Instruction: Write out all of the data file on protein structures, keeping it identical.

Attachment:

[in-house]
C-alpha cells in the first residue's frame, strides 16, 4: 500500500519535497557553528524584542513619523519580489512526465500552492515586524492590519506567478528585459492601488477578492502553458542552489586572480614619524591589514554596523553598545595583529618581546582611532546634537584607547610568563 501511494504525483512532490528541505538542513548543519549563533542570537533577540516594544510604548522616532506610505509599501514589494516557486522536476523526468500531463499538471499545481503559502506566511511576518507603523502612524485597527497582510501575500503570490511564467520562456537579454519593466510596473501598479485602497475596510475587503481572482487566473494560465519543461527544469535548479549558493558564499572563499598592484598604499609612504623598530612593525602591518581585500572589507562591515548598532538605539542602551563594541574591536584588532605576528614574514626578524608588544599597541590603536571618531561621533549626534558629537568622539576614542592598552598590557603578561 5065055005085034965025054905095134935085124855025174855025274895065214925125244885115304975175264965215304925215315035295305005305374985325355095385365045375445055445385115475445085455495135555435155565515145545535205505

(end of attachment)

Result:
[in-house]
C-alpha cells in the first residue's frame, strides 16, 4: 500500500519535497557553528524584542513619523519580489512526465500552492515586524492590519506567478528585459492601488477578492502553458542552489586572480614619524591589514554596523553598545595583529618581546582611532546634537584607547610568563 501511494504525483512532490528541505538542513548543519549563533542570537533577540516594544510604548522616532506610505509599501514589494516557486522536476523526468500531463499538471499545481503559502506566511511576518507603523502612524485597527497582510501575500503570490511564467520562456537579454519593466510596473501598479485602497475596510475587503481572482487566473494560465519543461527544469535548479549558493558564499572563499598592484598604499609612504623598530612593525602591518581585500572589507562591515548598532538605539542602551563594541574591536584588532605576528614574514626578524608588544599597541590603536571618531561621533549626534558629537568622539576614542592598552598590557603578561 5065055005085034965025054905095134935085124855025174855025274895065214925125244885115304975175264965215304925215315035295305005305374985325355095385365045375445055445385115475445085455495135555435155565515145545535205505